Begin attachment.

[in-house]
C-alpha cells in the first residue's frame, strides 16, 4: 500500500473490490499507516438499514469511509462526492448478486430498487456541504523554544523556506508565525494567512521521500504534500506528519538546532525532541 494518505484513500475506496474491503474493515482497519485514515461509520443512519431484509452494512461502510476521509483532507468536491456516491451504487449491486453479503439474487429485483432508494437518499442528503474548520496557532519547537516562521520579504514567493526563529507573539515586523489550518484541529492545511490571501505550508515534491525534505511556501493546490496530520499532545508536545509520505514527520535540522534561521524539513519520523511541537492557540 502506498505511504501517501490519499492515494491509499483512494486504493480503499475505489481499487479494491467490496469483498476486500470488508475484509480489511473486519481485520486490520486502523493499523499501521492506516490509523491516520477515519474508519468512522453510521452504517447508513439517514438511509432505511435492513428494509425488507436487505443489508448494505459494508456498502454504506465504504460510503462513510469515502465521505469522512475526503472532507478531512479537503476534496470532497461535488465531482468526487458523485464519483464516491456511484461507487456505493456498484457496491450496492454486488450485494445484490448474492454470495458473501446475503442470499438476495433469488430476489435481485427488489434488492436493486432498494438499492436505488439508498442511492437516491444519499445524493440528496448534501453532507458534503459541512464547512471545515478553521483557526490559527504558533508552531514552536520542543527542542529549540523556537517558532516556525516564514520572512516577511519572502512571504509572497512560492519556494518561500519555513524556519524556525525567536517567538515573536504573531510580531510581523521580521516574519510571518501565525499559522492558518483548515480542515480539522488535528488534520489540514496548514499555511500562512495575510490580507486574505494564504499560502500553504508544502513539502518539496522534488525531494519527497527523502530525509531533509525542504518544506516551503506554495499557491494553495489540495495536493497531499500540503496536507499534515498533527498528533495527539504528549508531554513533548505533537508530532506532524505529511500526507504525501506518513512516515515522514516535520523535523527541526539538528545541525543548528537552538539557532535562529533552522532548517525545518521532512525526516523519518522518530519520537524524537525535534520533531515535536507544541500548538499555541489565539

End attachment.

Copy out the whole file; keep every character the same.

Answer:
[in-house]
C-alpha cells in the first residue's frame, strides 16, 4: 500500500473490490499507516438499514469511509462526492448478486430498487456541504523554544523556506508565525494567512521521500504534500506528519538546532525532541 494518505484513500475506496474491503474493515482497519485514515461509520443512519431484509452494512461502510476521509483532507468536491456516491451504487449491486453479503439474487429485483432508494437518499442528503474548520496557532519547537516562521520579504514567493526563529507573539515586523489550518484541529492545511490571501505550508515534491525534505511556501493546490496530520499532545508536545509520505514527520535540522534561521524539513519520523511541537492557540 502506498505511504501517501490519499492515494491509499483512494486504493480503499475505489481499487479494491467490496469483498476486500470488508475484509480489511473486519481485520486490520486502523493499523499501521492506516490509523491516520477515519474508519468512522453510521452504517447508513439517514438511509432505511435492513428494509425488507436487505443489508448494505459494508456498502454504506465504504460510503462513510469515502465521505469522512475526503472532507478531512479537503476534496470532497461535488465531482468526487458523485464519483464516491456511484461507487456505493456498484457496491450496492454486488450485494445484490448474492454470495458473501446475503442470499438476495433469488430476489435481485427488489434488492436493486432498494438499492436505488439508498442511492437516491444519499445524493440528496448534501453532507458534503459541512464547512471545515478553521483557526490559527504558533508552531514552536520542543527542542529549540523556537517558532516556525516564514520572512516577511519572502512571504509572497512560492519556494518561500519555513524556519524556525525567536517567538515573536504573531510580531510581523521580521516574519510571518501565525499559522492558518483548515480542515480539522488535528488534520489540514496548514499555511500562512495575510490580507486574505494564504499560502500553504508544502513539502518539496522534488525531494519527497527523502530525509531533509525542504518544506516551503506554495499557491494553495489540495495536493497531499500540503496536507499534515498533527498528533495527539504528549508531554513533548505533537508530532506532524505529511500526507504525501506518513512516515515522514516535520523535523527541526539538528545541525543548528537552538539557532535562529533552522532548517525545518521532512525526516523519518522518530519520537524524537525535534520533531515535536507544541500548538499555541489565539